Use of a higher catalyst loading, larger amount of the co-oxidant, and addition of two equivalents of water. In this situation ... The catalytic cycle is maintained by adding a stoichiometric amount of a co-oxidant such as N-methylmorpholine N-oxide or ... Ruthenium tetroxide is a highly aggressive oxidant, but its one-electron reduced derivative is a mild oxidizing agent for the ... TPAP is expensive, but it can be used in catalytic amounts. ... as new catalytic oxidants for alcohols". J. Chem. Soc., Chem. ...
By controlling the amount of oxygen reacting with the bread products, it acts to promote optimal taste and texture. It is also ... Sodium stearyl fumarate is a form of fumaric acid, acting as a dough conditioner, oxidant and wheat flour treatment agent in ... Regarding the amounts of sulfites found in buscuit dough, the Canadian government has regulated how much is permitted in dough ... Dough is typically made by mixing flour with a small amount of water and/or other liquid, and sometimes includes yeast or other ...
United Stirling, in Malmo, Sweden, are developing an experimental four-cylinder engine using hydrogen peroxide as an oxidant in ... General Motors have undertaken a considerable amount of work on advanced Stirling cycle engines which include thermal storage ...
The procedure uses dimethyl sulfoxide (DMSO) as the oxidant, activated by the sulfur trioxide pyridine complex in the presence ... without formation of significant amounts of dimethylsulfide as a side product. The following example from the total synthesis ...
Typical strong oxidants (source of "O" in the above reaction) include potassium permanganate or a Cr(VI) compound. Milder ... With water (hydration) gives geminal diols, which are usually not formed in appreciable (or observable) amounts ...
These powerful oxidants may damage the lungs if they are produced as part of the inflammatory response in asthma. The aim of ... We conclude that eosinophil peroxidase produces substantial amounts of hypobromous acid in the airways of stable asthmatics. ... Although this highly reactive oxidant is a strong candidate for exacerbating inflammatory tissue damage in the lung, its role ...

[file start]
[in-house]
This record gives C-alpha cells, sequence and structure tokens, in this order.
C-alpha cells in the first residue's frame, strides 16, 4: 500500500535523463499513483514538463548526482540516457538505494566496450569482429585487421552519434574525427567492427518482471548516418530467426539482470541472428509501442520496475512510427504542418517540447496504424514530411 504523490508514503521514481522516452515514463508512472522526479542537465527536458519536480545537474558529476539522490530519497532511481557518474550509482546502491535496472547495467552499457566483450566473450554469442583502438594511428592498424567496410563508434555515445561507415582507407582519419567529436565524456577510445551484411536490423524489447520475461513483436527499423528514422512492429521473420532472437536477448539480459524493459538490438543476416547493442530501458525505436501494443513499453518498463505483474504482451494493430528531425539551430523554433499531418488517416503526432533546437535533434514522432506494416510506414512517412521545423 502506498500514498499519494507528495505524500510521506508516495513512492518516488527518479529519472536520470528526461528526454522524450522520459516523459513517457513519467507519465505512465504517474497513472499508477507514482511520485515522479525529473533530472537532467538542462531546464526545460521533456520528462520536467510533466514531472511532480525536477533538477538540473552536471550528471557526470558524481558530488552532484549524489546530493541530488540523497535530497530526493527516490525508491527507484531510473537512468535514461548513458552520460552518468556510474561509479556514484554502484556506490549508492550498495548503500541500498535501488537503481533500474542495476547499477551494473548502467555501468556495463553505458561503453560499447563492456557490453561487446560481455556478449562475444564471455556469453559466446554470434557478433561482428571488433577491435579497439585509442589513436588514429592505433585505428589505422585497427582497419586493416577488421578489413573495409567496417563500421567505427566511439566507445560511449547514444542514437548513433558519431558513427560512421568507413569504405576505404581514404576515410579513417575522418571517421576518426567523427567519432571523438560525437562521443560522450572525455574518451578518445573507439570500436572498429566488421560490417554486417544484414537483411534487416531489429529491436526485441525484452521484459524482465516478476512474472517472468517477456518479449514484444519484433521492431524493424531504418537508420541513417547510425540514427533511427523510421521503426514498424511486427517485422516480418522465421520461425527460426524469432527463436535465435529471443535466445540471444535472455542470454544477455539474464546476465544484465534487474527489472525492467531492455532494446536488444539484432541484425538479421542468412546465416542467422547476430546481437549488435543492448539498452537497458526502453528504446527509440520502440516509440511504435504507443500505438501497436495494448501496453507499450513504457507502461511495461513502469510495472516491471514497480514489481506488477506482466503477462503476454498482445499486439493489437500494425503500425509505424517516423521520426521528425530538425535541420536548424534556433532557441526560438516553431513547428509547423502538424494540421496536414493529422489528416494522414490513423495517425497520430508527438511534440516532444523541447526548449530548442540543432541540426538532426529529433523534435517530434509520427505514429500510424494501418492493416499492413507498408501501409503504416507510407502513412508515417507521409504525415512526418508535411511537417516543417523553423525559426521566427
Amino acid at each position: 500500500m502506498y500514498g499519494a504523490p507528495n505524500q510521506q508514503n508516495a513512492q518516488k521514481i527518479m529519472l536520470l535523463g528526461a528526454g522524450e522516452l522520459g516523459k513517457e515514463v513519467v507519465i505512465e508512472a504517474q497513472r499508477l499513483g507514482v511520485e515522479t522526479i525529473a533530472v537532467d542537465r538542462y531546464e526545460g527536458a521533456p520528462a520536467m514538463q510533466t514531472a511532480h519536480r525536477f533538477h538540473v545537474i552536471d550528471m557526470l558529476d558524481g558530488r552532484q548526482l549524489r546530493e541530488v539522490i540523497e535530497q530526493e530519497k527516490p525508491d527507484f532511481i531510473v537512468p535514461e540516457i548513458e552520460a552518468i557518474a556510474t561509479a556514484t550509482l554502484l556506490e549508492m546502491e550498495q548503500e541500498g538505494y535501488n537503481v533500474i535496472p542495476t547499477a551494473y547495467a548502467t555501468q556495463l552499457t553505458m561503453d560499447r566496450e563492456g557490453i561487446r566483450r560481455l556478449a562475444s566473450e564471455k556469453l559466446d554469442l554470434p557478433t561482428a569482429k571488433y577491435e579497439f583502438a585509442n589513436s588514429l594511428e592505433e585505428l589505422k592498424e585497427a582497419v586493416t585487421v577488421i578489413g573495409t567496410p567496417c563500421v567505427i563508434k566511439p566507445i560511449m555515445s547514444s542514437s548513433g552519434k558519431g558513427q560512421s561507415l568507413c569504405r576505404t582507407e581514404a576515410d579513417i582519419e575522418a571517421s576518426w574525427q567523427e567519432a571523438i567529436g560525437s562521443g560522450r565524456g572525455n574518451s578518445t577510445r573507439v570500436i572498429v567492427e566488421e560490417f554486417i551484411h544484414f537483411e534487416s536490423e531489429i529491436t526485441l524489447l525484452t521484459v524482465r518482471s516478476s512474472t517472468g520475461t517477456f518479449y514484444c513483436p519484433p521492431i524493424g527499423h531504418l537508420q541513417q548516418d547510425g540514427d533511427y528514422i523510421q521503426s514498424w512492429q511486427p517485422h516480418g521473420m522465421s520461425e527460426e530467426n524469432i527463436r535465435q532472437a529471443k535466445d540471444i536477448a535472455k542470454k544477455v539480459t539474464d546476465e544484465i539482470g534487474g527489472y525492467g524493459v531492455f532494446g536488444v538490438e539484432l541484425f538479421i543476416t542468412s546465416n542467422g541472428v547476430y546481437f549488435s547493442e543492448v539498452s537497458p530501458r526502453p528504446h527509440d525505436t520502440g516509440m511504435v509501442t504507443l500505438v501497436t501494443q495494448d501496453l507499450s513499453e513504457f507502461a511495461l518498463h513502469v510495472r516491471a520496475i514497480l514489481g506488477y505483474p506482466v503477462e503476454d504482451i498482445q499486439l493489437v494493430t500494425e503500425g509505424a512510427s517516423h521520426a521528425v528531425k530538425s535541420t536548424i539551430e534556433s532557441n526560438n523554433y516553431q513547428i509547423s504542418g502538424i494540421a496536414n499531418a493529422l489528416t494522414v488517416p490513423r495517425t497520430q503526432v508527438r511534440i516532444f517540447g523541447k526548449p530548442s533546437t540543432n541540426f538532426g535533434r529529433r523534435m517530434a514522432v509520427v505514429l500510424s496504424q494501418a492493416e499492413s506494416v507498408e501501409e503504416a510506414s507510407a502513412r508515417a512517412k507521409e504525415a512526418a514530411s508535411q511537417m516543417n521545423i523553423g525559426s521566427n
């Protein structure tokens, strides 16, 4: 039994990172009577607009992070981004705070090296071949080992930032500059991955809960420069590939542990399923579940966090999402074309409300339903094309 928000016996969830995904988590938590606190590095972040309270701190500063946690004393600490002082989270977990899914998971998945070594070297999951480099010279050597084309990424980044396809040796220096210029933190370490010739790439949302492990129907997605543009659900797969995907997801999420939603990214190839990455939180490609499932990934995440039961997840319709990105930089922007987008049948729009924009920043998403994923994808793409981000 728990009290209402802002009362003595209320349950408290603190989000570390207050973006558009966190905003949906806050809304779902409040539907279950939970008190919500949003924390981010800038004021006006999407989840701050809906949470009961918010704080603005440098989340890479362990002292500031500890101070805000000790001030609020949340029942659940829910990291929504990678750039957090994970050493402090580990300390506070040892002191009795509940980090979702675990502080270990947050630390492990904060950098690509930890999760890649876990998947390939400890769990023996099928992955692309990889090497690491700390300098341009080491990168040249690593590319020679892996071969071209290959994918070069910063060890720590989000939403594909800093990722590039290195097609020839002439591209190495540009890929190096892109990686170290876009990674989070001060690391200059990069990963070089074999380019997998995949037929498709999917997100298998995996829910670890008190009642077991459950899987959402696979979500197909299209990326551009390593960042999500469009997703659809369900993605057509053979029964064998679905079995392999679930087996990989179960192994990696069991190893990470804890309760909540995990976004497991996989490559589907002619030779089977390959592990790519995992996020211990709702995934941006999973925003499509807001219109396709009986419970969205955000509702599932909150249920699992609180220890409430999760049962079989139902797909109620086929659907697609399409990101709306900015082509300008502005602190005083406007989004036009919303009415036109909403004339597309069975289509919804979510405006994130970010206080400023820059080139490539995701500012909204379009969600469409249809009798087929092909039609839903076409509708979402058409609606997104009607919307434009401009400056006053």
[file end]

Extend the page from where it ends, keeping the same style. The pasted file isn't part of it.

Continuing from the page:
3. Acute toxicity of chlorine-produced oxidants (CPO) to the marine invertebrates Amphiporeia virginiana and Eohaustorius ... A small amount does appear to get past the carbon to the RO waste water, but it does not get through the RO membrane and DI ... The maximum allowed by the EPA is 4 ppm-Cl , and some water supplies target 2-4 ppm-Cl . The amount seen at the tap will also ... and it also facilitates comparison to chlorine and other oxidants. So 1 mg/l of monochloramine would be reported as 0.69 ppm-Cl ...
Brownlee NR, Huttner JJ, Panganamala RV, Cornwell DG: Role of vitamin E in glutathione-induced oxidant stress: methemoglobin, ... reported amount of water drank per day, divide by the body weight at 36 weeks follow up. Some variables such as age, water ... relation to amount and source of drinking water consumed in early pregnancy. Epidemiology. 1998, 9: 126-133. 10.1097/00001648- ...
High amount of Anti-Oxidant. Contains Lutein for eye health. Free of Iron and Copper. European packaging. Each tablet is ... High amount of Anti-Oxidant. Contains Lutein for eye health. Free of Iron and Copper. European packaging. Each tablet is ...
Project Amount: $613,894 RFA: Airborne Particulate Matter Health Effects (1999) RFA Text , Recipients Lists Research Category: ... Acute Cardiopulmonary Responses to Fine Particulate Pollution and Copollutant Oxidant Gases in Los Angeles. EPA Grant Number: ... Title: Acute Cardiopulmonary Responses to Fine Particulate Pollution and Copollutant Oxidant Gases in Los Angeles. ... and a ubiquitous oxidant gas (NO2 at 0.4 ppm), and determine whether they act additively or synergistically when combined. An ...